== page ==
Though we may currently be living in an age where comics are taken more seriously as a legitimate artistic medium, they are still perceived by many as “kids stuff.” This was particularly true in the 1960s, when the target audience for graphic storytelling was under the age of 15. But in 1966, comics legend Wally Wood began publication of an underground comics anthology aimed at giving those in the industry a creative outlet – with complete creator control and ownership – other than the grind of mainstream superhero books or newspaper strips. That comic was witzend, and for 13 glorious issues published between 1966 and 1985, some of the comic industry’s most influential creators were able to put pen to paper and produce magic. While not a complete collection like the now out-of-print deluxe edition from 2014, The Best of witzend is a wonderful collection curated by the zine’s longtime publisher, Bill Pearson.
This collection opens with a great, one-page introduction by Pearson which discusses the founding of witzend, and its history from the first issue to the last. From there, book does not hesitate to dive into material from the first issue with a wonderful story from Wally Wood. Beyond this tale, readers are engrossed by the works of comic legends unleashed from the shackles of the Comics Code Authority. Jim Steranko injects the book his wonderful graphic design work that made his SHIELD run legendary. Some of Bernie Wrightson’s unknown works is wonderfully represented here, as are the works of Don Martin, Mike Zeck, and, well before his seminal Maus, Art Spiegelman. And, of course, its difficult to mention witzend without bringing up Steve Ditko, who would debut his most personal creation, Mr. A, in the zine’s third issue.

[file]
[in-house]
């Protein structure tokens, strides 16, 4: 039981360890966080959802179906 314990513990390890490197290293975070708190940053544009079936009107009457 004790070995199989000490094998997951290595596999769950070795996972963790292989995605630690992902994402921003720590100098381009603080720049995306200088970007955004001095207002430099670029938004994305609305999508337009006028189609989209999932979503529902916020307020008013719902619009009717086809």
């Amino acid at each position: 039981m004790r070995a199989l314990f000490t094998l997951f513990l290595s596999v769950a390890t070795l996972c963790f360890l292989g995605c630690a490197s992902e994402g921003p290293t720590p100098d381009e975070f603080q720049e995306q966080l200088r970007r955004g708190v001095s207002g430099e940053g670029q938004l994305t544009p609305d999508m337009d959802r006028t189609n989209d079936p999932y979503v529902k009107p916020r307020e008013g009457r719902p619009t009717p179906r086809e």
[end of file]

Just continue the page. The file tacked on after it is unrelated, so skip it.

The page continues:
It really comes as no surprise that Ditko, who recently passed away this year at age 90, gets star treatment here. Though other celebrated names take advantage of the zine’s freedom by crafting stories featuring busty, scantily clad women that would not fly under the Comics Code Authority, Ditko’s works showcase his craft. He understands that comics can be more than just a fun escape, as he uses Mr. A to explore and push his budding Randian philosophies (which, ironically, aren’t as Randian as one might expect).
Ditko is not the only artist that uses witzend to produce a truly personal work. Frank Frazetta and Gail Smith produce a beautiful retelling of Edgar Allan Poe’s “The City in the Sea.” The master of controversy, Howard Chaykin, delivers a wonderful 3-page story. These and many others are beautifully reproduced in a wonderful, oversized hardcover edition. This is a wonderful addition to anyone’s library, especially those with an appreciation for the evolution of the comics medium.